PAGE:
Planned Living Architects designed this seaside residence in Blairgowrie for a young couple to accommodate their growing family and future use as a holiday home. The warmth of the extensive timber balances the strength and raw tactile character of the in-situ concrete walls. Glazing along the north end of the home introduces the sun-filled, secluded backyard and encourages engagement with the coastal landscape, where indigenous vegetation is making its return after bushfire.
In this home by DJM Architects, modern architectural style is paired with warm finishes to complement the mountainous Colorado landscape.
The condition of this bungalow and its context did not align with the distinctive style of the occupants, a young family deeply rooted in the charming neighborhood. In addition to replacing the windows, roof, and siding, this renovation by Randy Thueme Design and Donovan Weber included a new outward oriented arrival, a front yard gathering space, the addition of a front porch and canopy. A small office, built at the rear of the fully renovated garage, completed the full scope of the project.
The Top Reader-Submitted Houses of 2021
A collaboration between BLA Design Group and Campos Studio, Collingwood House is a new build that draws inspiration from craftsman homes in the surrounding neighborhood. Inside, warm wood and black detailing allow the dwelling to move effortlessly between seasons. Large windows make natural light a key player in the home’s design.
Located across from Ashland’s Lithia Park, the DeBoer Residence seamlessly integrates with the surrounding landscape thanks to careful landscape architecture and mature plantings. "Every corner of the residence and yard has been addressed," says architect Carlos Delgado. "Every aspect—from the rear yard to the basement daylight strategies—leaves no space or area compromised in the experience of home or nature."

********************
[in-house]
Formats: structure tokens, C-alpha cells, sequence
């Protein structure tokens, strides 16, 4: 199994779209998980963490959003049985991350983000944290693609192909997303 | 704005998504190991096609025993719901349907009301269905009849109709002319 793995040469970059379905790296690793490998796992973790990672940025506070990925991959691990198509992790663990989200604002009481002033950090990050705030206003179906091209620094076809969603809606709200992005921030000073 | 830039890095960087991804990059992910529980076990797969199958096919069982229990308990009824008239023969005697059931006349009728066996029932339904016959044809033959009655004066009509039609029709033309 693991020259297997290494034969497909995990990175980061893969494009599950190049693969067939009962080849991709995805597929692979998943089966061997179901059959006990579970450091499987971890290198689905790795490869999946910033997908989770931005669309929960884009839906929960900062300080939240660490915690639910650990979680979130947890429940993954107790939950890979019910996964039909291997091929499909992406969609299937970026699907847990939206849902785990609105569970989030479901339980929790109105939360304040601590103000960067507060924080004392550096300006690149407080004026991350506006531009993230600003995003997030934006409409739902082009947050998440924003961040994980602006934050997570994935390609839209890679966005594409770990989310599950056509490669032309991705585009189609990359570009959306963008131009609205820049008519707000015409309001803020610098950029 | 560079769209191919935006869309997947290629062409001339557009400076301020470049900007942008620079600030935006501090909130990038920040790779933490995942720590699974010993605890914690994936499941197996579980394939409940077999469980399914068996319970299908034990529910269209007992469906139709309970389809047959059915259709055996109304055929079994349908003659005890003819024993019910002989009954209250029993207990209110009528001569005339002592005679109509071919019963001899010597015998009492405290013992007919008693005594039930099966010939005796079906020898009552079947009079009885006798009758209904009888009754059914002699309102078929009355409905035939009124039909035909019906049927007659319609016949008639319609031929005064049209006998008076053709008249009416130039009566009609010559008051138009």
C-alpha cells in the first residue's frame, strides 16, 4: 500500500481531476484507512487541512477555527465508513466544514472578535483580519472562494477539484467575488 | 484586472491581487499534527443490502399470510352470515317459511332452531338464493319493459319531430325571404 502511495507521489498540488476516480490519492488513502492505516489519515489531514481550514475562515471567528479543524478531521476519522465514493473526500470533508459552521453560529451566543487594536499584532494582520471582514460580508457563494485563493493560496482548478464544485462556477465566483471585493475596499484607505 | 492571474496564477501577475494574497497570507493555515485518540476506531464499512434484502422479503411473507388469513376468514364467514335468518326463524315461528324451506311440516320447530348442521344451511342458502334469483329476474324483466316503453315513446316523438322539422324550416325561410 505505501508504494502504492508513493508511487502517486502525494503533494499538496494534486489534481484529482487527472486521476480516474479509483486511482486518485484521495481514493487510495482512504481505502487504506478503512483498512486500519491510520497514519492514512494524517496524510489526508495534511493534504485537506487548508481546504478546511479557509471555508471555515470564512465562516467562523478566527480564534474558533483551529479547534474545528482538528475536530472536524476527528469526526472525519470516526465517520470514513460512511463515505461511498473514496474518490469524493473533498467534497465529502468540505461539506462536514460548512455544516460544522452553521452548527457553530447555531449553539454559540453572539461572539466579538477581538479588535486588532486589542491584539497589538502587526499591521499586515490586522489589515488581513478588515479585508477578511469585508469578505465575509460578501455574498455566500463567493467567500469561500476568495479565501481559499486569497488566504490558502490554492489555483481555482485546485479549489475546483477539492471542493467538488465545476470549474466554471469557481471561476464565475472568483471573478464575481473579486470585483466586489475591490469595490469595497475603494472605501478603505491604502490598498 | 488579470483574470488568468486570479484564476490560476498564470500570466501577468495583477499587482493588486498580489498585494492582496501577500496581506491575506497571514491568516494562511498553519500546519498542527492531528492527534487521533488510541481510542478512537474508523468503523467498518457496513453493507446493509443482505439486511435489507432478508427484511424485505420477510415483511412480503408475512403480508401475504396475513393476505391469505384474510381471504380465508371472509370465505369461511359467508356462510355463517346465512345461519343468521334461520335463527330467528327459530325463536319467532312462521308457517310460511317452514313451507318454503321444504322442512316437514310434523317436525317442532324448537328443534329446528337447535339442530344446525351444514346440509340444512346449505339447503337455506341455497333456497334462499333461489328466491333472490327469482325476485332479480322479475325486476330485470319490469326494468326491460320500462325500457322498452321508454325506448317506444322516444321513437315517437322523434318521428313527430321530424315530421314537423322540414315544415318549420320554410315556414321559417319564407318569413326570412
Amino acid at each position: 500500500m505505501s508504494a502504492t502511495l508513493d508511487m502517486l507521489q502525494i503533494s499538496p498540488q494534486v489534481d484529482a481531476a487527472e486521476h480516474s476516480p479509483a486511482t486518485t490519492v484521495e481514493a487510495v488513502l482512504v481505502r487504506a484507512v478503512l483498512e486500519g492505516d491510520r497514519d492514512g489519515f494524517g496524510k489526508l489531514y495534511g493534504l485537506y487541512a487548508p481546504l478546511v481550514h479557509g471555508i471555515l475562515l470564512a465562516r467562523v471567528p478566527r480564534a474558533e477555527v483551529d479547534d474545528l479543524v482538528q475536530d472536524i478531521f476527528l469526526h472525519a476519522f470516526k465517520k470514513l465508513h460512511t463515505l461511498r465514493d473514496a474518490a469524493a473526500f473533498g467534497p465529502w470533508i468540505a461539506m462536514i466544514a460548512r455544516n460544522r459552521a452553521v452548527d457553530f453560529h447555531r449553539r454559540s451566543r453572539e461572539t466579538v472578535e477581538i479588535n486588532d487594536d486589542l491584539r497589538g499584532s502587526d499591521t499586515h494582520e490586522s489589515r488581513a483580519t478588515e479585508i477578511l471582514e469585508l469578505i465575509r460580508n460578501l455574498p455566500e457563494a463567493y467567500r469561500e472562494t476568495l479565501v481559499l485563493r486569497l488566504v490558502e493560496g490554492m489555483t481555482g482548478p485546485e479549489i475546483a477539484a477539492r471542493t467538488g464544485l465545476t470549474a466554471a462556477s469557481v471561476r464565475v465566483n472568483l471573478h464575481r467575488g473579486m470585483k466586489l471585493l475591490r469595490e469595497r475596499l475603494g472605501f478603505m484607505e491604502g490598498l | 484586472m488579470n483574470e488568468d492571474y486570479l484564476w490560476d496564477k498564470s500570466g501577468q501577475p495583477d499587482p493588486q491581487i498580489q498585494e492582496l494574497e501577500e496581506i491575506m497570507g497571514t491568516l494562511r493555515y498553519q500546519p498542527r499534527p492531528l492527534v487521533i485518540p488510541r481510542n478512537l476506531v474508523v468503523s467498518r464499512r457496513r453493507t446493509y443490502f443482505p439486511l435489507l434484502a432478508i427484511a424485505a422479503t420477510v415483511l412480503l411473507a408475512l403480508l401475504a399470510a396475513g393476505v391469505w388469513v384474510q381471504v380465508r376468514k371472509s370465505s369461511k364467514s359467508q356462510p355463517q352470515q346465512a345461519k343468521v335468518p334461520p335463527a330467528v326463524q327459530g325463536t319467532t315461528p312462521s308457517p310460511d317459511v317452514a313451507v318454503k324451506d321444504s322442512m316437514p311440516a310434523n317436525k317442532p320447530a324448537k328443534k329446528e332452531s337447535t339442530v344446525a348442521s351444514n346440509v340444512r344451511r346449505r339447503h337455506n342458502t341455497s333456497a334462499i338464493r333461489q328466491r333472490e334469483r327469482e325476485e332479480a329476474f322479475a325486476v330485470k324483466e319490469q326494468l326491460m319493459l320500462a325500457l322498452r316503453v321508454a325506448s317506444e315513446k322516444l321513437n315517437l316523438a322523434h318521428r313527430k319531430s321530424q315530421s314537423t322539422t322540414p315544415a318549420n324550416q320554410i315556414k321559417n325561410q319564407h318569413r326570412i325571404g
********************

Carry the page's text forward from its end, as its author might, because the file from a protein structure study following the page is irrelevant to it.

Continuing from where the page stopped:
John Wingfelder Architect turned this dark and cramped 1930s house into a light and bright home. Abundant windows and high ceilings offer the perfect backdrop for the owner’s extensive collection of artwork. An addition at the back of the house (seen here) opens wide to the yard (which includes a sculpture garden) for easy indoor/outdoor living.
A series of folding doors and walls allow this apartment’s living and dining spaces to be reconfigured in multiple ways—while providing a ton of storage space. Manhattan-based Pulltab created a streamlined look with crisp white walls and light wood flooring.
Designed by Atelier Lina Bellovicova, House LO is the Czech Republic’s first home made of hempcrete, a sustainable material that resists fire and mold. "The roof is covered with a green carpet so that the house merges with nature and is well insulated," states the firm. "Gradually, the space and its natural setting will become one."
Designed and built by Davies Design Builds, this sprawling estate in Utah boasts 6 bedrooms and, remarkably, 13 bathrooms. Marissa Pope Design led the interior design of the home, including the formal dining room featured above.
This indoor/outdoor home "emphasizes energy efficiency, luminous spaces, and deep connections to the landscape," according to architect Renée del Gaudio. A two-story chimney anchors the three-bedroom, three-bathroom interior. Other charming details—like a roof deck and a low-water garden—tie the home back to nature.
This barn-like residence by enjoys sweeping of the picturesque Northern California landscape that surrounds it—including the Mayacamas Mountains, roaming sheep, and Monterey pines. An L-shaped ipe deck connects the home to an art studio and forms a cozy courtyard, complete with a pool.
Michael Benjamin Lerner (of the band Telekinesis) collaborated with Seattle prefab builder NODE to create a 392-square-foot DADU in his backyard. NODE took care of design, permitting, site prep, framing, and the foundation—while Michael tackled the finish work.
This waterfront home by RHAD Architects is divided into two buildings: a primary residence, and a volume for seasonal use and guests. Large windows and lofted interiors allow light to dance throughout the interiors.